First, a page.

In the largest out-of-state mutual aid deployment in Kentucky electric cooperative history, 150 linemen from 19 Kentucky co-ops joined about 4,500 linemen from 15 other states restoring power to Georgia electric cooperatives battered by Hurricane Irma in September.
“We would like to express our deepest gratitude to the electric cooperatives of Kentucky who came to assist us,” says Harry Reeves, vice-president of Training, Education and Safety at Georgia EMC, the statewide association for Georgia’s electric cooperatives.
All 41 of Georgia’s electric cooperatives sustained damage from the September storm, resulting in more than 550,000 customer members without power, a record number of outages.
“Going into an area with widespread storm damage is one of the most dangerous things you can do as a lineman, but also one of the most rewarding,” says Calvin Larkins, West Kentucky RECC construction manager.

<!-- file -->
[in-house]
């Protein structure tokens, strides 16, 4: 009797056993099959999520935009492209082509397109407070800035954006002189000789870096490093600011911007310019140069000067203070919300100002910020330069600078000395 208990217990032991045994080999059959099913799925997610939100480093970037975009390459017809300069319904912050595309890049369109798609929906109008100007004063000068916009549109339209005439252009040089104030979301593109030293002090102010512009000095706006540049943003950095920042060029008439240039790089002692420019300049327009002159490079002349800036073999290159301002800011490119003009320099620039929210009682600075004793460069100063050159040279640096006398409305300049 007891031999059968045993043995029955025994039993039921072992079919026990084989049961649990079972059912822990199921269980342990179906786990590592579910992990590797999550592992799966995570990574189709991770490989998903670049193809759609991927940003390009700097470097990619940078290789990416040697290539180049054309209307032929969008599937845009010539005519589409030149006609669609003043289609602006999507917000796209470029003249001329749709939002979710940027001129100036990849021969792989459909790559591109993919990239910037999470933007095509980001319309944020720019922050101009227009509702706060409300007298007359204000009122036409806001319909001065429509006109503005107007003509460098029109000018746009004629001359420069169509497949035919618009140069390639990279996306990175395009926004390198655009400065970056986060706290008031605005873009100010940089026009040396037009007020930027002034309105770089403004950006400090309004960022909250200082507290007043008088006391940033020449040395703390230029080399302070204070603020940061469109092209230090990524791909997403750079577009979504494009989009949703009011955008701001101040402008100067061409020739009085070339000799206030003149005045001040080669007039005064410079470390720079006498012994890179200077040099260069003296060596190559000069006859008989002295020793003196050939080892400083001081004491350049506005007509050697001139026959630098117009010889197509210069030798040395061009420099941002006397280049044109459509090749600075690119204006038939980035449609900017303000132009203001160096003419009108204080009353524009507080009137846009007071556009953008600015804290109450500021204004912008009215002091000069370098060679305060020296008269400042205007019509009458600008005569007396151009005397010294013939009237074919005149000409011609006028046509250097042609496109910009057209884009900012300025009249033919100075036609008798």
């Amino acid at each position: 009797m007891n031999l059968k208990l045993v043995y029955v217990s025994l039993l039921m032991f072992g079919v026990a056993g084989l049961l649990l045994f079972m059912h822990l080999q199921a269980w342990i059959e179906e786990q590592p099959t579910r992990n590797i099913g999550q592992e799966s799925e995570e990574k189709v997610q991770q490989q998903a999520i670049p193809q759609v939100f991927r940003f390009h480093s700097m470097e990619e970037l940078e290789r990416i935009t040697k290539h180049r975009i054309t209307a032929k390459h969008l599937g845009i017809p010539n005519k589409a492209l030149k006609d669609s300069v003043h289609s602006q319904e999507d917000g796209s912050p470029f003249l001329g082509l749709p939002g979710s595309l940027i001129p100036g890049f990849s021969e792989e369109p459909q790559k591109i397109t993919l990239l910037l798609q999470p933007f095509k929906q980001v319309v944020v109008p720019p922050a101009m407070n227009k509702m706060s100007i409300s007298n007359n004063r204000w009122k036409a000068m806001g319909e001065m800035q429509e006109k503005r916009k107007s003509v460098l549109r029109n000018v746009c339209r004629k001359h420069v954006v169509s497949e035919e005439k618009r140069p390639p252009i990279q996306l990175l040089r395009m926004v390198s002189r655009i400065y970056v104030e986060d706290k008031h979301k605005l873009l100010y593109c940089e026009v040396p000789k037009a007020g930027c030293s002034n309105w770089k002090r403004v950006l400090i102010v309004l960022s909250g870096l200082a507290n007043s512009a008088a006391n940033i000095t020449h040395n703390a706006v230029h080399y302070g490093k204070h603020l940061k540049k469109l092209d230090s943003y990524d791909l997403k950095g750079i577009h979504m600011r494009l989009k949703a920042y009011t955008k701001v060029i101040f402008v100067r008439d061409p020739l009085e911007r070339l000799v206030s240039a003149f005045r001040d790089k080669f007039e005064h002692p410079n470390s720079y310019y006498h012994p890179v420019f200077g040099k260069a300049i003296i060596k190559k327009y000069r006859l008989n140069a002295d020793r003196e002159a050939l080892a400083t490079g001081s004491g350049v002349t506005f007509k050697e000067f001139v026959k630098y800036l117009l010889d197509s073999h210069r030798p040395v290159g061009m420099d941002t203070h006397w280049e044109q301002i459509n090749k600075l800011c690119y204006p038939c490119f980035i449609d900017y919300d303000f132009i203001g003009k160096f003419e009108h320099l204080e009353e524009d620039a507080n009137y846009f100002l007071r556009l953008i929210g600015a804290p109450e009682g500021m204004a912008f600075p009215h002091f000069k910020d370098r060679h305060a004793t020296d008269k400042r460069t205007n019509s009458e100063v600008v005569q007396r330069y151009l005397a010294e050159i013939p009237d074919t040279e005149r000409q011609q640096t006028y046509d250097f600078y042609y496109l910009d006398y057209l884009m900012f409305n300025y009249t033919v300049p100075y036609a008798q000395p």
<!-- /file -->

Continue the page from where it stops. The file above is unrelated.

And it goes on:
Crews faced downed trees and flooding, and had to stay aware of snakes and other wildlife while reaching hard-to-access areas.
The Kentucky linemen were also greeted by grateful Georgia co-op members, who thanked them with handmade signs and messages on social media.
In addition to co-op employees, Kentucky co-ops also released line construction and right-of-way contract crews to respond to Hurricane Harvey.
The top priority of each local Kentucky co-op is service to its own member-owners. Before committing resources to mutual aid requests, each co-op ensures it has ample crews available for all local needs, including routine maintenance and emergencies.